The Helsinki Centre for Data Science, HiData, is jointly operated by the University of Helsinki and Aalto University. Its aim is to find solutions to the challenges facing society and industry by combining computer science, mathematics, statistics and machine learning to the needs of other disciplines.
“HiData is at its core a multidisciplinary institution. Our goal is to develop a data science toolkit, which would apply the tools of data science and artificial intelligence to problem-solving in a multidisciplinary environment. We will then try to put our results into practice as quickly as possible,” says Professor Sasu Tarkoma, head of the Department of Computer Science at the Faculty of Science.
On Tuesday, 29 May, HiData will hold a day-long presentation at Think Corner. The day will offer an introduction to the methods of data science and the ways they can be used in other fields of science.
MegaSense in the lead
One of the first examples of HiData projects is the MegaSense project developed by the University of Helsinki and Nokia Bell Labs. The project combines atmospheric sciences, computer science and geosciences. The result will be a precise, real-time air quality monitoring system.
“We want the MegaSense style of cooperation to become an established practice. One of the goals of the event in May is to find new ideas that could generate new synergies between different fields,” says Tarkoma.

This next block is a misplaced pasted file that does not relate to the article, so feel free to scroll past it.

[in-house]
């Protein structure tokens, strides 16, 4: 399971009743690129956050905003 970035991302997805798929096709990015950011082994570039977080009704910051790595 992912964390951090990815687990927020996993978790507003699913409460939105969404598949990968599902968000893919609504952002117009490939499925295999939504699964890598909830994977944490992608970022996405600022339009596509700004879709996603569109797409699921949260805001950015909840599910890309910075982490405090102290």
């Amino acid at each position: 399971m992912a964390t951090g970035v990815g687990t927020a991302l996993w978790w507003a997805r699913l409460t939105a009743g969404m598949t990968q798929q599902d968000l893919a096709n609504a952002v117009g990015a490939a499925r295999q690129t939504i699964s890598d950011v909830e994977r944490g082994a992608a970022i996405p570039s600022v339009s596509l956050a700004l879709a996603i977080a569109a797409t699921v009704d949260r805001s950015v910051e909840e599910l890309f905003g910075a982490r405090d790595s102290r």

Good results from the analysis and use of big data have already been gained in cancer research, history as well as biological and environmental sciences.
Research must have an impact
Research cannot be locked away, it must usher us into new ways of working. According to Tarkoma, in the MegaSense project this means that cities, governmental authorities and consumers will be able to make decisions based on real-time local air quality data.
“When we know where the pollution is coming from, we will be able to reduce it with decisions based on up-to-date information. For example, we will be able to restrict the kinds of production processes that generate toxic emissions,” says Tarkoma.
Tarkoma admits that encouraging companies to commit to emissions restrictions is its own challenge. On the other hand, at least consumers will be able to take advantage of precise air quality data immediately, and for example choose their routes according to areas where it’s easier to breathe.
“We can make a big difference through various smart measures,” says Tarkoma.